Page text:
HELENA – Faith leaders across Montana have signed a pledge to encourage people to stay home and safe and to prioritize remote worship services during the upcoming holidays amid a spike in COVID-19 cases.
“The lesson of this pandemic is that we are all interconnected and dependent on each other,” wrote Rabbi Francine Roston of Glacier Jewish Community/B’nai Shalom in Flathead Valley. “We can remain connected and worship without risking illness and death this winter, protecting each other and protecting our dedicated healthcare workers.”
Roston said people of faith must trust medical experts and caregivers along with a higher power and should reduce contacts with anyone beyond their household to remain safe.
The pledge is based on one promoted by the Wisconsin Council of Churches. More than 35 religious leaders had signed the pledge by mid-day Friday, as Montana health officials announced an additional 1,475 cases of COVID-19.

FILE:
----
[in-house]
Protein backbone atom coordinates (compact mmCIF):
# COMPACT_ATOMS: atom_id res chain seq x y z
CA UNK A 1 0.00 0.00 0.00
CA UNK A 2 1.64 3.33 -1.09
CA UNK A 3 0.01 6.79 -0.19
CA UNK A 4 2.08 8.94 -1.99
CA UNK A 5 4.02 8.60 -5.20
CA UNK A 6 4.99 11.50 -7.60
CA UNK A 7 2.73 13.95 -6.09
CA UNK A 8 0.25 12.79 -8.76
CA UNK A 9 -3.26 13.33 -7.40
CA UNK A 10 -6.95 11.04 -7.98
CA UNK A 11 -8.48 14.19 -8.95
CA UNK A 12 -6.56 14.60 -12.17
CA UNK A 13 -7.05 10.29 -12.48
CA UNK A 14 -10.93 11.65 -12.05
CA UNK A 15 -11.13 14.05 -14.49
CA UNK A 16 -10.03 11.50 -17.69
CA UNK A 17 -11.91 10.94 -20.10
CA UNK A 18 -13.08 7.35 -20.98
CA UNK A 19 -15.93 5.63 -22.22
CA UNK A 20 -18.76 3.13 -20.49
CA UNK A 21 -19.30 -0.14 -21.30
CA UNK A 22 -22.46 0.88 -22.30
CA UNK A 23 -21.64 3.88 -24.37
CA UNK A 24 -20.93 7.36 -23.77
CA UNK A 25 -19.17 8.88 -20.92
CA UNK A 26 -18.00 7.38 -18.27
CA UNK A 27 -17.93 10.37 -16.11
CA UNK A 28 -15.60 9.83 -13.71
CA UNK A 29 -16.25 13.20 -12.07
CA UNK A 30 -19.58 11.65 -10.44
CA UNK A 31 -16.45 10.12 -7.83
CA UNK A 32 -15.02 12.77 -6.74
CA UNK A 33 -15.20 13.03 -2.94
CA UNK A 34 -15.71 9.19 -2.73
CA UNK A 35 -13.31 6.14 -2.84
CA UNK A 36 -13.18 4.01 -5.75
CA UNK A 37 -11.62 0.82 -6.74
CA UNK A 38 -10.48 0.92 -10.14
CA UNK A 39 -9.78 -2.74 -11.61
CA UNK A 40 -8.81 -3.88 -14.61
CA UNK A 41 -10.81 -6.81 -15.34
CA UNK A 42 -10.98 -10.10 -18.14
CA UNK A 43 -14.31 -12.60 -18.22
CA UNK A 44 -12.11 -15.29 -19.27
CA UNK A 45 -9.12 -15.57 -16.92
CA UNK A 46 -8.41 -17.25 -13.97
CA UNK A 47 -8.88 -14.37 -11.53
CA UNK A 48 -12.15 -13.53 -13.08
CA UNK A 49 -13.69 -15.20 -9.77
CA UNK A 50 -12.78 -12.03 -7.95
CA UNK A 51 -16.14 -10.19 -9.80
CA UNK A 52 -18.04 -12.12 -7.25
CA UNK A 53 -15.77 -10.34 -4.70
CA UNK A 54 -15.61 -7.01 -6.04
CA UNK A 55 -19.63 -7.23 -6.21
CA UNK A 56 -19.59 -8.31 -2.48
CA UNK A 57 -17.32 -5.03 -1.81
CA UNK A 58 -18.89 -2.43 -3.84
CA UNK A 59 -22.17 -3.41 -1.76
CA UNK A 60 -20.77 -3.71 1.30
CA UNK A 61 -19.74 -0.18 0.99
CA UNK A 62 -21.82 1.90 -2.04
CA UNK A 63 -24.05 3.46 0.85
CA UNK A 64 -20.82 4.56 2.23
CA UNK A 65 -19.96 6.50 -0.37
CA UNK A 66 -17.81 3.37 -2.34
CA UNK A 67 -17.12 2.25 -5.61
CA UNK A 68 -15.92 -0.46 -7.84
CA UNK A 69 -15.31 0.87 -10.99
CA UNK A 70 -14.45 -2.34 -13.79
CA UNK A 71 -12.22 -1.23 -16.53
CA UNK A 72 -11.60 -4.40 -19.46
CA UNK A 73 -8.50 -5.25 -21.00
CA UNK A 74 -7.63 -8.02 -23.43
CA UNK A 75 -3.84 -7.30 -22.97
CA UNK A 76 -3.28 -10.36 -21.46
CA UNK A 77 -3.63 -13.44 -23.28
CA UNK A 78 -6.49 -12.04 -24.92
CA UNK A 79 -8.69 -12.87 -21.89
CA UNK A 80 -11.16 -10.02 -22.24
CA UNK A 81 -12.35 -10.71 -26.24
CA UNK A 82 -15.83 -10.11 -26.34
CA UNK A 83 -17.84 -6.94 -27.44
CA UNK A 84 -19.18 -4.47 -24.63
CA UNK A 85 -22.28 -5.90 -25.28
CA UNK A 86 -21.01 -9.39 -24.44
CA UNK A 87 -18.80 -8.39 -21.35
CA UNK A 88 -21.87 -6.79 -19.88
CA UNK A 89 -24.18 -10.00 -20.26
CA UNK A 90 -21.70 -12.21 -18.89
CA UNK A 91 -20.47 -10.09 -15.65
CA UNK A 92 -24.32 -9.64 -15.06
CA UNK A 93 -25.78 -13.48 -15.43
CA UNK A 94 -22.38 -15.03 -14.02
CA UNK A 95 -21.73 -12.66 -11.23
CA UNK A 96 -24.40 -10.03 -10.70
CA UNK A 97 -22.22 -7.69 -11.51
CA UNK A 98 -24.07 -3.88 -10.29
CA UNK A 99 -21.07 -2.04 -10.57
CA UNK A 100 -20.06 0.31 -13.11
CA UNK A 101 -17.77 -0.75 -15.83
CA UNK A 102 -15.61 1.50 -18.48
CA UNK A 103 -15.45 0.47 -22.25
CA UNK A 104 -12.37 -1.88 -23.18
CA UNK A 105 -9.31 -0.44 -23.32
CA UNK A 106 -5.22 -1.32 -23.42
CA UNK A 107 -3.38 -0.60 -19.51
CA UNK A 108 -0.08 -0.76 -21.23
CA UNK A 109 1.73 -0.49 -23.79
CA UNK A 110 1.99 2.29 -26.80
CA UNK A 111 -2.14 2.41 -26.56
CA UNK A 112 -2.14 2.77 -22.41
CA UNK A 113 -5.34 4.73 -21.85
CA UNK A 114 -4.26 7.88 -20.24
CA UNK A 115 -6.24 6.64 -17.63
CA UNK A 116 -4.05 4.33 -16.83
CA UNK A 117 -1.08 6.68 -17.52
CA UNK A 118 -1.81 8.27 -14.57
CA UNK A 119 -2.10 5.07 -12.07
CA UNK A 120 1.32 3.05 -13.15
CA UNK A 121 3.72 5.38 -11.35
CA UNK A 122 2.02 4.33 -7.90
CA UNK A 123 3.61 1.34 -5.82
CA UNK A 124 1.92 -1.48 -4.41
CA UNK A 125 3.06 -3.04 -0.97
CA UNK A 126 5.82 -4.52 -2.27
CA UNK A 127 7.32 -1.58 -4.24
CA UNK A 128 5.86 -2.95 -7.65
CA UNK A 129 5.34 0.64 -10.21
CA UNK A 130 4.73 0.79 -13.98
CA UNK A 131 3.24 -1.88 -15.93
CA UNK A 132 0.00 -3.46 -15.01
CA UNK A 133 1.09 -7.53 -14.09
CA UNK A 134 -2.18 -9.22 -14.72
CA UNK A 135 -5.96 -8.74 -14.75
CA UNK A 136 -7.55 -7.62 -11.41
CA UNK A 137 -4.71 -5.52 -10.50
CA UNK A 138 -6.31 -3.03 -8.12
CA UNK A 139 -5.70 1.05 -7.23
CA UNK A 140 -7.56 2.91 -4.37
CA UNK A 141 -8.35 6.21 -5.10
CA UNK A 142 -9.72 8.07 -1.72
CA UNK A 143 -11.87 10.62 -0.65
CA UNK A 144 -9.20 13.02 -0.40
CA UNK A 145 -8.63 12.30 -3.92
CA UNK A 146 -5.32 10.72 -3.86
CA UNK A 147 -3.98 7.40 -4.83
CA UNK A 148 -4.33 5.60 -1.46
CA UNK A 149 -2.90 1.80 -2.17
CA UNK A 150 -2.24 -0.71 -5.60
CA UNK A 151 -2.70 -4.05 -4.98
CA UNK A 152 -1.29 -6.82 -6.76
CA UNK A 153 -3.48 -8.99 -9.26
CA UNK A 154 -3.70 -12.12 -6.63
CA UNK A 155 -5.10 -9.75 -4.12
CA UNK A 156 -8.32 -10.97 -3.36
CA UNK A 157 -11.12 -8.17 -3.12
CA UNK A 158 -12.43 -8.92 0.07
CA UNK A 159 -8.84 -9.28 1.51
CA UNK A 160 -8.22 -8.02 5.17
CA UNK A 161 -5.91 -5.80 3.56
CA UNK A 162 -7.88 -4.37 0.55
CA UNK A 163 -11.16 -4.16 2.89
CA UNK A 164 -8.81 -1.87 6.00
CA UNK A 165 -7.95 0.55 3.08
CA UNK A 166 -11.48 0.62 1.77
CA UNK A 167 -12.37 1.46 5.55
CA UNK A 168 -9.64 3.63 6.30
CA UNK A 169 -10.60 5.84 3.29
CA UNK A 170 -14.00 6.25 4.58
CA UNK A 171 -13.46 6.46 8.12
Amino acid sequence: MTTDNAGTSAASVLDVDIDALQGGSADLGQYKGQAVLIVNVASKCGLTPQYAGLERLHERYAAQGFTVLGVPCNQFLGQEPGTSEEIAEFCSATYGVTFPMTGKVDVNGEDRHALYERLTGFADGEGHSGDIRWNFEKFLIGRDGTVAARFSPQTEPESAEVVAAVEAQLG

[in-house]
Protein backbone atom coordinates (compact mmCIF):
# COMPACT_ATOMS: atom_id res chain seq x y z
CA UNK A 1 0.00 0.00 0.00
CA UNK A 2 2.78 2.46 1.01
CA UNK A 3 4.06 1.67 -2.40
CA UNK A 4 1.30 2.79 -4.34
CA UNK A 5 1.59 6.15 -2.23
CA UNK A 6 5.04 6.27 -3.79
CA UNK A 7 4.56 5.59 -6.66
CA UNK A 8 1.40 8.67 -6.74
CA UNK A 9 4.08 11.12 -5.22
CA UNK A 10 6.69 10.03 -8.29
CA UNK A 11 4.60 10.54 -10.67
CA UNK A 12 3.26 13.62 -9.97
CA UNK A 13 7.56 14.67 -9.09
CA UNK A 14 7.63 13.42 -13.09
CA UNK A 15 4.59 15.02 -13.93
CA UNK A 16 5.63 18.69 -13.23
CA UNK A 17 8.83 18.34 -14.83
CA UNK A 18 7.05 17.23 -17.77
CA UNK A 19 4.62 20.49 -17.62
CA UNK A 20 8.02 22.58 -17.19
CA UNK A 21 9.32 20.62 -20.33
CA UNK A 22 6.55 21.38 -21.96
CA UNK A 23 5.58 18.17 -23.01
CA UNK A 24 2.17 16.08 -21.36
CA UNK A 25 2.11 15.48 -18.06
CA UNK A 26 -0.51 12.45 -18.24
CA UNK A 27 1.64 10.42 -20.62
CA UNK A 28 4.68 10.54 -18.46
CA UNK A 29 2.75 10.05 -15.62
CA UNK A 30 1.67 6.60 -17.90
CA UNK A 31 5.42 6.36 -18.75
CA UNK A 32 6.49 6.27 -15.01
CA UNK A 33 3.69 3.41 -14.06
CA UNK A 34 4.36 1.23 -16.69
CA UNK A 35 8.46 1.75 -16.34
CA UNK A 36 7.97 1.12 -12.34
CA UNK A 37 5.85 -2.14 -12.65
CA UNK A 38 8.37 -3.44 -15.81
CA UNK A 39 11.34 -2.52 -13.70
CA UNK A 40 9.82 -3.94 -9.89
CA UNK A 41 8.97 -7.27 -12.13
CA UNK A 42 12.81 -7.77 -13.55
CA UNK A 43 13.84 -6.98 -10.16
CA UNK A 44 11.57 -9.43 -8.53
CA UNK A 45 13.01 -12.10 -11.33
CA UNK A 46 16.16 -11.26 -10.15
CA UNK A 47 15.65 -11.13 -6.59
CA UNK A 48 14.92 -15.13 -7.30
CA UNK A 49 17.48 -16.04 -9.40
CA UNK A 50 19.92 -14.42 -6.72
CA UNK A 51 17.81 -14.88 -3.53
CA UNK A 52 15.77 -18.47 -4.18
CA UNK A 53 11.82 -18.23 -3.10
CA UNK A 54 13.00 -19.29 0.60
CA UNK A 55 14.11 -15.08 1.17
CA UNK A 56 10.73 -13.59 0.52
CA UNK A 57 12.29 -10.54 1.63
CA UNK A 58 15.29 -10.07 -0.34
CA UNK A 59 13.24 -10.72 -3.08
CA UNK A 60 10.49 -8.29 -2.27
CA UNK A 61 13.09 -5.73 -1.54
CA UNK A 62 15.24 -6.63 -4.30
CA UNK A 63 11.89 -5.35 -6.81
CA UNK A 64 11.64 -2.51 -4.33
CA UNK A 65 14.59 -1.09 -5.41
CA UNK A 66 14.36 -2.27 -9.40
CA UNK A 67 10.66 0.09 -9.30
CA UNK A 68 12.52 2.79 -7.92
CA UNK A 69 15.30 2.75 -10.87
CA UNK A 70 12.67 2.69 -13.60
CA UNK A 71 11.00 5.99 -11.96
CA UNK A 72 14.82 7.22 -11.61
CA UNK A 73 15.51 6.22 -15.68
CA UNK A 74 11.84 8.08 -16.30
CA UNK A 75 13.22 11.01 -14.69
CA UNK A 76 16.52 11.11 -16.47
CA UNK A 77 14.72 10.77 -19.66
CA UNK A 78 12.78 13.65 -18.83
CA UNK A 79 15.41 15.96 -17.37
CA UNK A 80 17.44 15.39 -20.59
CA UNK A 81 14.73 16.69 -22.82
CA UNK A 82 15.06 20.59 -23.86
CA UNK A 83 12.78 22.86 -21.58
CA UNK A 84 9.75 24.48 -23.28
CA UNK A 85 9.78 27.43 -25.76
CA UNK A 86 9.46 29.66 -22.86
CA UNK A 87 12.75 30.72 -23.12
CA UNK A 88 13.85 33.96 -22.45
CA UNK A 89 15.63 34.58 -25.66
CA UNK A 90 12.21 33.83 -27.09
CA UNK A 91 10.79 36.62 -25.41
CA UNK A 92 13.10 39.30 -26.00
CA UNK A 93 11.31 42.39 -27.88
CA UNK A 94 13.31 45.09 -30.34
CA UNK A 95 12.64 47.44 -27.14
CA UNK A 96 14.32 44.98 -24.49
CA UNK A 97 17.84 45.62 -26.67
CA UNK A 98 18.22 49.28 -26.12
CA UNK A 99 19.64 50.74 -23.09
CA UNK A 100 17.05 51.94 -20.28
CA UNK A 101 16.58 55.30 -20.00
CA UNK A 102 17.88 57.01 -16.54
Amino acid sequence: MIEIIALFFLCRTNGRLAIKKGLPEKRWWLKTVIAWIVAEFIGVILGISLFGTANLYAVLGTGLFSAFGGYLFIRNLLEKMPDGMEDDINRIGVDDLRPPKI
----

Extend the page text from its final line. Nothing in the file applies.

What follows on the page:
More than 53,000 residents have tested positive for the respiratory virus since the pandemic began in mid-March. Infections are believed to be far higher because not everyone has been tested and research shows people can have COVID-19 without having symptoms.
At least 567 Montana residents have died of complications from the virus. More than 500 people remained hospitalized Friday.
A 62-year-old Montana State Prison inmate died Wednesday at a Missoula hospital, corrections officials said. The agency’s “deaths in custody” page on its website says Gene Richard Meredith died at St. Patrick Hospital in Missoula. His was the third virus-related inmate death.
Meredith was serving a life sentence for the 2006 stabbing death of 51-year-old Rose Torres in Great Falls.
There are 112 active cases of COVID-19 at the state prison in Deer Lodge, the corrections department reported.
More than five dozen Montana Army National Guard soldiers have completed a four-week mission to assist prison staff during the outbreak. Nine soldiers contracted the virus, Major Dan Bushnell told the Missoulian. Staffing levels continue to be affected at the prison.
For most people, the new coronavirus causes mild or moderate symptoms, such as fever and cough that clear up in two to three weeks. For some — especially older adults and people with existing health problems — it can cause more severe illness, including pneumonia, and death.